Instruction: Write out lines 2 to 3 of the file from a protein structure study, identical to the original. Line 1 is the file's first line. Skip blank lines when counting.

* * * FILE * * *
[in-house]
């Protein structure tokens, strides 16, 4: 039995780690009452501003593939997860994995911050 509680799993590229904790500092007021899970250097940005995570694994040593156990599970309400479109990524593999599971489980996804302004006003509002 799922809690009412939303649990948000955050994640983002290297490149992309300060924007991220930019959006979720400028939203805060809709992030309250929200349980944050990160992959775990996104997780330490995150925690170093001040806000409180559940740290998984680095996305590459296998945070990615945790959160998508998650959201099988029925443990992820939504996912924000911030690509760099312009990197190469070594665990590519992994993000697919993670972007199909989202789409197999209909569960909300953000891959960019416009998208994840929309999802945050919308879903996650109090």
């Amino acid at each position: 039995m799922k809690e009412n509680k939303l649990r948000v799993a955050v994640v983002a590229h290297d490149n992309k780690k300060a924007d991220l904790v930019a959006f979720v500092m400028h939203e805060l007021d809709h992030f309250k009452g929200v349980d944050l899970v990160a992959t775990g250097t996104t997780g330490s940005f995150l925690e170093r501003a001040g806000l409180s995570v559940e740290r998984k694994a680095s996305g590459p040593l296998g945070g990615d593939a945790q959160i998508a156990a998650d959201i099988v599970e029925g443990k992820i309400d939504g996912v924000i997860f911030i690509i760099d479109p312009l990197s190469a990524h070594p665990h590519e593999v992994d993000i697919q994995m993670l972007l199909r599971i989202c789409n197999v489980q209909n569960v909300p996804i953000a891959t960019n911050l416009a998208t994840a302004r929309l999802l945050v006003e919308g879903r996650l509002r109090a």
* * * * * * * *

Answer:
């Protein structure tokens, strides 16, 4: 039995780690009452501003593939997860994995911050 509680799993590229904790500092007021899970250097940005995570694994040593156990599970309400479109990524593999599971489980996804302004006003509002 799922809690009412939303649990948000955050994640983002290297490149992309300060924007991220930019959006979720400028939203805060809709992030309250929200349980944050990160992959775990996104997780330490995150925690170093001040806000409180559940740290998984680095996305590459296998945070990615945790959160998508998650959201099988029925443990992820939504996912924000911030690509760099312009990197190469070594665990590519992994993000697919993670972007199909989202789409197999209909569960909300953000891959960019416009998208994840929309999802945050919308879903996650109090």
């Amino acid at each position: 039995m799922k809690e009412n509680k939303l649990r948000v799993a955050v994640v983002a590229h290297d490149n992309k780690k300060a924007d991220l904790v930019a959006f979720v500092m400028h939203e805060l007021d809709h992030f309250k009452g929200v349980d944050l899970v990160a992959t775990g250097t996104t997780g330490s940005f995150l925690e170093r501003a001040g806000l409180s995570v559940e740290r998984k694994a680095s996305g590459p040593l296998g945070g990615d593939a945790q959160i998508a156990a998650d959201i099988v599970e029925g443990k992820i309400d939504g996912v924000i997860f911030i690509i760099d479109p312009l990197s190469a990524h070594p665990h590519e593999v992994d993000i697919q994995m993670l972007l199909r599971i989202c789409n197999v489980q209909n569960v909300p996804i953000a891959t960019n911050l416009a998208t994840a302004r929309l999802l945050v006003e919308g879903r996650l509002r109090a």